An alarming side effect of many medications is liver damage, which if unchecked, can cause death. Monitoring liver damage is a challenge in developing regions without access to clinical tools and skilled personnel. Now researchers have created a cheap device that quickly and easily measures a patient’s liver health without a hospital’s laboratory tools (Anal. Chem., DOI: 10.1021/ac203434x).
Researchers have been developing clinical diagnostics on paper devices for at least five years but none of the devices have been tested outside laboratory settings. Now chemist George Whitesides, with colleagues at Harvard University and Diagnostics For All, a nonprofit organization he helped to found, have designed a device that is close to ready for manufacturing for field tests.
The investigators’ postage-stamp-sized device consists of a filter membrane on top of a piece of paper. The paper carries a wax pattern that defines three microfluidic chambers. The chambers contain color-changing reagents that indicate the levels of three proteins used to monitor liver health: serum protein, alkaline phosphatase, and aspartate aminotransferase. In cases of liver damage, levels of the two enzymes rise while the serum protein level drops. “These tests that we put on the paper are exactly the ones used in a hospital,” says Whitesides. As a result, he and his team can compare their paper device’s results with those of conventional liver analysis.
The device is simple to use: A person presses a pricked fingertip against a hole in the top of the device. The filter membrane catches the red blood cells--so that they don’t interfere with the color-changing reagents--and lets the remainder of the blood seep onto the patterned paper. Nonexperts can take note of any color changes; if calibration curves are available, clinicians can quantitatively note changes in the protein levels as a patient follows a drug regimen. Plastic sheets enclose the device to let users handle it without coming into contact with blood. Finally, the user burns the blood-soaked device to eliminate any biologically hazardous waste.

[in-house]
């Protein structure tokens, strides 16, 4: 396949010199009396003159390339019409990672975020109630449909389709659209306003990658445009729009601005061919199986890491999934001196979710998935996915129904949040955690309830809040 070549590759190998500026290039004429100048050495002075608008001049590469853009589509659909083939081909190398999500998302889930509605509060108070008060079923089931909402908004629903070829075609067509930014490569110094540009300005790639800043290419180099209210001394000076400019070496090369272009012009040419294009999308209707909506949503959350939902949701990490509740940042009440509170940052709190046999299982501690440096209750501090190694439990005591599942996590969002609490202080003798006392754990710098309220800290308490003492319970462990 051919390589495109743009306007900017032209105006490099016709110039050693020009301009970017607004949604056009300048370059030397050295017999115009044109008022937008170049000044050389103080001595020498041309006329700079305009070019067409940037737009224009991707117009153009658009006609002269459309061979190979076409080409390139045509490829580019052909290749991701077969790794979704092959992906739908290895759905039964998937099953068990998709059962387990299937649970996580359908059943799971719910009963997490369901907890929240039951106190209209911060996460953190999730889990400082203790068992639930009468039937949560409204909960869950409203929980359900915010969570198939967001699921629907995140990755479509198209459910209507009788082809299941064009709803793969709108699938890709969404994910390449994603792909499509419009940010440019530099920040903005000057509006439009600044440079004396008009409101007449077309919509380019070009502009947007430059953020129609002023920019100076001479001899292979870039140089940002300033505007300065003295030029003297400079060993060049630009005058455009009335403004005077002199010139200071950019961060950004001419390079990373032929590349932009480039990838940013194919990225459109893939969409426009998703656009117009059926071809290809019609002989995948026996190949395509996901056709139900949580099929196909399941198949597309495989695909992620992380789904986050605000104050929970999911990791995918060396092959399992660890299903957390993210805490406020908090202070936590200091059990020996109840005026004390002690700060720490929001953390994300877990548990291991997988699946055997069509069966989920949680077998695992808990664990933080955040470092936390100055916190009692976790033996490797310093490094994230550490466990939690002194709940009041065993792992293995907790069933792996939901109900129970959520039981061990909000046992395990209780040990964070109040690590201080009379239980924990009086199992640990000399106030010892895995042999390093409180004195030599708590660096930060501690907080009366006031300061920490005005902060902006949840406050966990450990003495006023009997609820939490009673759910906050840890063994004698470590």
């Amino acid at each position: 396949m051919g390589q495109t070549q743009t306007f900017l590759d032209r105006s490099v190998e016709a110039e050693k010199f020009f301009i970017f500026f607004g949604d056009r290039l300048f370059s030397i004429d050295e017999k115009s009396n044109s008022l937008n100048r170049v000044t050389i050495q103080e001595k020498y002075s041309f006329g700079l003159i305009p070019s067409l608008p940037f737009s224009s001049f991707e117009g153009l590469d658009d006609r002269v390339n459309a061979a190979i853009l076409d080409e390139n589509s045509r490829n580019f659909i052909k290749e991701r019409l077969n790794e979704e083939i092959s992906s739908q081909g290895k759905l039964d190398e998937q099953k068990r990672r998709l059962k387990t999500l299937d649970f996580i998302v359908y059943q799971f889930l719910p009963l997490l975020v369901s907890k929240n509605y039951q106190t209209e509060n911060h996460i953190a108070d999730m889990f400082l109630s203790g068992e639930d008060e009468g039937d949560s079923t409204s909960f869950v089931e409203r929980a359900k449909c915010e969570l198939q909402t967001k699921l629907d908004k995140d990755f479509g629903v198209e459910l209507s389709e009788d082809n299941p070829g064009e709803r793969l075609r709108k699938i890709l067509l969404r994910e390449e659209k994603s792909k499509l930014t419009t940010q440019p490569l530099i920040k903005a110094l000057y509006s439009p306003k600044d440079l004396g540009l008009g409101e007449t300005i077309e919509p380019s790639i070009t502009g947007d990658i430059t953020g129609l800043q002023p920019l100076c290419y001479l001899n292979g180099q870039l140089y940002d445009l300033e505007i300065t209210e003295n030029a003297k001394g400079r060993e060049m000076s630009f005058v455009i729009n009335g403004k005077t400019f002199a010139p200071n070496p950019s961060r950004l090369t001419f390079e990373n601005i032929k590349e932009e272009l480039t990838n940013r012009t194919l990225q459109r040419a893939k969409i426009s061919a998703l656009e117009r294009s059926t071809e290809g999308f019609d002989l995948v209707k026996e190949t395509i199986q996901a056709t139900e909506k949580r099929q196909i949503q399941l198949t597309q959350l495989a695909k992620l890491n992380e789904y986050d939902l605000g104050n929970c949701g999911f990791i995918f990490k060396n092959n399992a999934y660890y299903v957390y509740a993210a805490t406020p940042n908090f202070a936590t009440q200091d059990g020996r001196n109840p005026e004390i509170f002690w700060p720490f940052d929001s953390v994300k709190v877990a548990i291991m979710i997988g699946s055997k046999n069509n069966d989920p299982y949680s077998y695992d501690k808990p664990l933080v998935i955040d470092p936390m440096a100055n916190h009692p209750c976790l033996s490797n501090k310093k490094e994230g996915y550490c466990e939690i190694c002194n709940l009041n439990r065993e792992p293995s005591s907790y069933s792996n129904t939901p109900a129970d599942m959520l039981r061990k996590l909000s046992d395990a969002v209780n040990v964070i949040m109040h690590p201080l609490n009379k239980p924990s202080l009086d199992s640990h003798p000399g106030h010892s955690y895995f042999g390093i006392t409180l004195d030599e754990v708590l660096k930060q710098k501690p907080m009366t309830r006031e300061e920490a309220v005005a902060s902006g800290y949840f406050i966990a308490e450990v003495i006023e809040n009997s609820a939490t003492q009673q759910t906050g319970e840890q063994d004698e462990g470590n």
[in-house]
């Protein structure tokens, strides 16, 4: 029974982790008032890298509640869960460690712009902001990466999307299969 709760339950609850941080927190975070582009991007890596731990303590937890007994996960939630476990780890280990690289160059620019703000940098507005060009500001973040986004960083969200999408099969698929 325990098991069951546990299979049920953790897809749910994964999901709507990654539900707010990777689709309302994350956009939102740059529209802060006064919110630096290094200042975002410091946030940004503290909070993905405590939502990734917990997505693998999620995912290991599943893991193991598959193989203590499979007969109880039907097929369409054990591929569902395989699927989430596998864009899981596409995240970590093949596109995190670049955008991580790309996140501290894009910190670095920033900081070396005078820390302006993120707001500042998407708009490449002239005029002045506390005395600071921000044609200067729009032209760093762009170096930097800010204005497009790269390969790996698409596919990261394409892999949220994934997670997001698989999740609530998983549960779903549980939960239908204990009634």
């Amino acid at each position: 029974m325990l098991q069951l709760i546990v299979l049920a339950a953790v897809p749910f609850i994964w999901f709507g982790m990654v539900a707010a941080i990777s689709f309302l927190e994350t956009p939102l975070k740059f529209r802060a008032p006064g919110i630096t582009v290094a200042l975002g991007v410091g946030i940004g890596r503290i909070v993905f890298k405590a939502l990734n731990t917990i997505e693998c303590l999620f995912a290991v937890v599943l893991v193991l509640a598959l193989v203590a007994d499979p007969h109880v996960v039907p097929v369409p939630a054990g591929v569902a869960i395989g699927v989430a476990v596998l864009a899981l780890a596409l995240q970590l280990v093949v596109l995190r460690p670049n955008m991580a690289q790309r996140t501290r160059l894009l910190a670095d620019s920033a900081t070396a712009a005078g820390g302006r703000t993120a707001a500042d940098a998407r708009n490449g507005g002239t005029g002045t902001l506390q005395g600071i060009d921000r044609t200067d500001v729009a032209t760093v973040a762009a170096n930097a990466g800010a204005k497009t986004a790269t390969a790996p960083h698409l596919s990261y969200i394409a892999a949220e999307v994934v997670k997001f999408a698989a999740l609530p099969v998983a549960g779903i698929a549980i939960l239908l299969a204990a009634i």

Whitesides says that his group tested the device on samples obtained from a volunteer and from a blood bank. The researchers spiked some of the samples with clinically relevant quantities of the enzymes and serum protein. The investigators found that correct answers for enzyme levels appeared within 30 minutes of the device’s receiving a blood drop. Diagnostics For All is now testing the devices using actual patients’ blood. The organization’s global health operations manager, Patrick Beattie, estimates the device will cost 10 cents or less to manufacture.
Polymer chemist Robert Pelton at McMaster University, who is also the scientific director of the Sentinel Bioactive Paper Network, a Canadian multi-organization partnership, says he can envision the device working in the field as is, without further research or development. He adds that, unlike proof-of-principle work done on other paper devices, Whitesides’ device already appears to be “a really strong prototype.”